Mary Heilmann Saturday Night Kiss

26 August – 7 October 2006, Hauser & Wirth Zürich

Hauser & Wirth Zurich are delighted to present a solo exhibition by the American artist Mary Heilmann. On display is a selection of works on paper and prints dating from the years 1980-2006.

Mary Heilmann is considered one of the most influential abstract painters of her generation. Born and educated in California, she moved to New York in 1968, where she rubbed shoulders with many exponents of Minimalism and Pop Art. While her painting developed alongside these stylistic trends of the 1960s and 70s, it is not readily categorized in terms of a specific formal language. Rather, her oeuvre is highly original and the playful abstract images that she has created over the last three decades of her career are timeless.

At first sight, her works appear similar to the tradition of American abstract painting, seeming to follow the trend towards absolute reductionism. Her works are non-figurative and clearly informed by a geometric vocabulary. On closer inspection, however, Heilmann’s independence from such movements becomes apparent. Clearly visible brush strokes, a slight distortion of angular shapes, and spots and drips of paint in unexpected places, distance her from her contemporaries in a fashion that is superbly ironic. This year, in collaboration with Crown Point Press in San Francisco, Heilmann has produced aquatint etchings in glowing colours. These highlight a basic geometric grid as the foundation of the image, immediately tempering its severity with a bleeding upper edge – as in Valentine – or by ribs of dripping paint – as in Joaquin’s Close Out.

Heilmann’s early move to New York coincided with her switch from sculpture to painting. Despite this physical move, her compositions continue to refer to the experiences of her childhood on the West Coast – and perhaps reflect a certain nostalgia for them – using abstract forms heightened by symbolic colour. They are infused with numerous associations. Heilmann still feels close to the beach culture of California, especially the surfing scene, and to the Beat Generation with which she identified in her youth. Both visually and in their titles, her pictures allude to encounters and experiences, historic events and daily occurrences, film and song titles, and simple objects from her immediate environment.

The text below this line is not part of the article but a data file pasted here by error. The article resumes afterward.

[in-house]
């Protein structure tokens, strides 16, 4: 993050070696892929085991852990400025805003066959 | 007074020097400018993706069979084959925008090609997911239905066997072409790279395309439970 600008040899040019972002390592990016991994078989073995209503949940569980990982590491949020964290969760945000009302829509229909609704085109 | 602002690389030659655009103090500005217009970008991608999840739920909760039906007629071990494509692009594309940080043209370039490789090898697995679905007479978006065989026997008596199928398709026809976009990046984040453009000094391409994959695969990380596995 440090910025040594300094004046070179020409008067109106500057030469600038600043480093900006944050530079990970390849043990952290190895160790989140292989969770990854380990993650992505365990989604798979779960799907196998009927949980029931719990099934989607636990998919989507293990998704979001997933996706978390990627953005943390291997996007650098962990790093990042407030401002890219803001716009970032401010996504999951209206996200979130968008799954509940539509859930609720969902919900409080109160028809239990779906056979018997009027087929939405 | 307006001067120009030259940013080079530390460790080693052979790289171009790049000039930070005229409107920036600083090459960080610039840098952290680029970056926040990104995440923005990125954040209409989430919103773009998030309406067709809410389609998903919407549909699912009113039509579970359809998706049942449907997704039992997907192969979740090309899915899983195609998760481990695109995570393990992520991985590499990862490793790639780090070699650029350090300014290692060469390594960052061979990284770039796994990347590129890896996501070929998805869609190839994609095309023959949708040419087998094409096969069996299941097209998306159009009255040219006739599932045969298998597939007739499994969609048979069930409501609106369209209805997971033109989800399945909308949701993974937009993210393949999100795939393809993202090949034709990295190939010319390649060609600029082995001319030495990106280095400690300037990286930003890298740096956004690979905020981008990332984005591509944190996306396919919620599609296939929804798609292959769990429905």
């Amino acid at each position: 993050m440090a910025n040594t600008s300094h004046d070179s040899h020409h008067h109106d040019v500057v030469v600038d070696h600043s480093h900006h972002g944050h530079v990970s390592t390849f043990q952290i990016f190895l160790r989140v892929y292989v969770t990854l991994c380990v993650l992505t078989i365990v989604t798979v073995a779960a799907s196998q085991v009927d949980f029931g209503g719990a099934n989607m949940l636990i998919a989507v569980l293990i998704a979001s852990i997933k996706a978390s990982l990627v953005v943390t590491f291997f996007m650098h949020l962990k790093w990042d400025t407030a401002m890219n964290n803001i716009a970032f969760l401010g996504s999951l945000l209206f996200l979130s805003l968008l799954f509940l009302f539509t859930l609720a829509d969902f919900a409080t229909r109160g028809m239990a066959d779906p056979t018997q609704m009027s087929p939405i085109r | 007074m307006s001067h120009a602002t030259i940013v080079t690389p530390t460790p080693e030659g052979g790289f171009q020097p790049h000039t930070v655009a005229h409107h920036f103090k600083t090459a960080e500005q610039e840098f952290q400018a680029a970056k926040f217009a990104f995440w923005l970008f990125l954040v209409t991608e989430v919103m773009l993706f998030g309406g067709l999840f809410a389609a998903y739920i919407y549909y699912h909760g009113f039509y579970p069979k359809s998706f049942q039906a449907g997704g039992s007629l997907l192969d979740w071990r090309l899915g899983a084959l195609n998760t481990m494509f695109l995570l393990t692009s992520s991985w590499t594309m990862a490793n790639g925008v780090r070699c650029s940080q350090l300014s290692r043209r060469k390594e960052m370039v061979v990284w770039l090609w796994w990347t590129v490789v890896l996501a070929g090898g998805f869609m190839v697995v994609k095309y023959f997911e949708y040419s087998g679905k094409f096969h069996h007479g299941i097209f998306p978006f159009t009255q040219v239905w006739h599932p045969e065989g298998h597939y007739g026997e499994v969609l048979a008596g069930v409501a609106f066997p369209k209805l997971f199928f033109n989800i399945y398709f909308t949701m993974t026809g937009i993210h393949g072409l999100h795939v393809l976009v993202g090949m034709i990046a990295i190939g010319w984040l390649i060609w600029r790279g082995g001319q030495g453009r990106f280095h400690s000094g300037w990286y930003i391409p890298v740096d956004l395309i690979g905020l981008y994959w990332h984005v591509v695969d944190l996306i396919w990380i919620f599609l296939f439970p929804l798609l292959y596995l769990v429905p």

“Each of my paintings can be seen as an autobiographical marker, a cue, by which I evoke a moment from my past, or my projected future, each a charm to conjure a mental reality and to give it physical form.”

Thus pictures such as 9th Wave (1988) and Whitewater (1991) testify to an enduring fascination of life lived near the ocean which she continues to do at a home on the eastern end of Long Island. The titles of both earlier works such as Save the Last Dance for Me (1979) and Tomorrow’s Parties (1979/1994) and more recent paintings like To Be Someone (2004) and Mariachi Static (2004) refer not only to specific pieces of music, but actually evoke the tunes in the viewer’s ears. Although the compositions are primarily non-figurative, they are universal, vividly bringing to life the viewer’s own associations with a world.

Mary Heilmann (born 1940) lives and works in New York. She has had solo exhibitions at the Secession in Vienna (2003), at the Camden Arts Centre in London (2001) and in the Kunstmuseum in St. Gallen (2000). She has also participated in major exhibitions such as ‘Der zerbrochene Spiegel’ at the Vienna Kunsthalle (1993-94) and ‘nuevas abstracciones’ at the Centro de Arte Reina Sofia in Madrid (1996). Her work is currently included in ‘Infinite Painting: Contemporary Painting and Global Realism’ at the Villa Manin in Italy.

In May 2007, Orange County Museum of Art in Newport Beach (CA) is mounting a survey show of her work which will be the first to include paintings, ceramics, furniture and works on paper. The show will travel to Houston (TX) and Columbus (OH) before arriving at the New Museum of Contemporary Art, New York in 2008.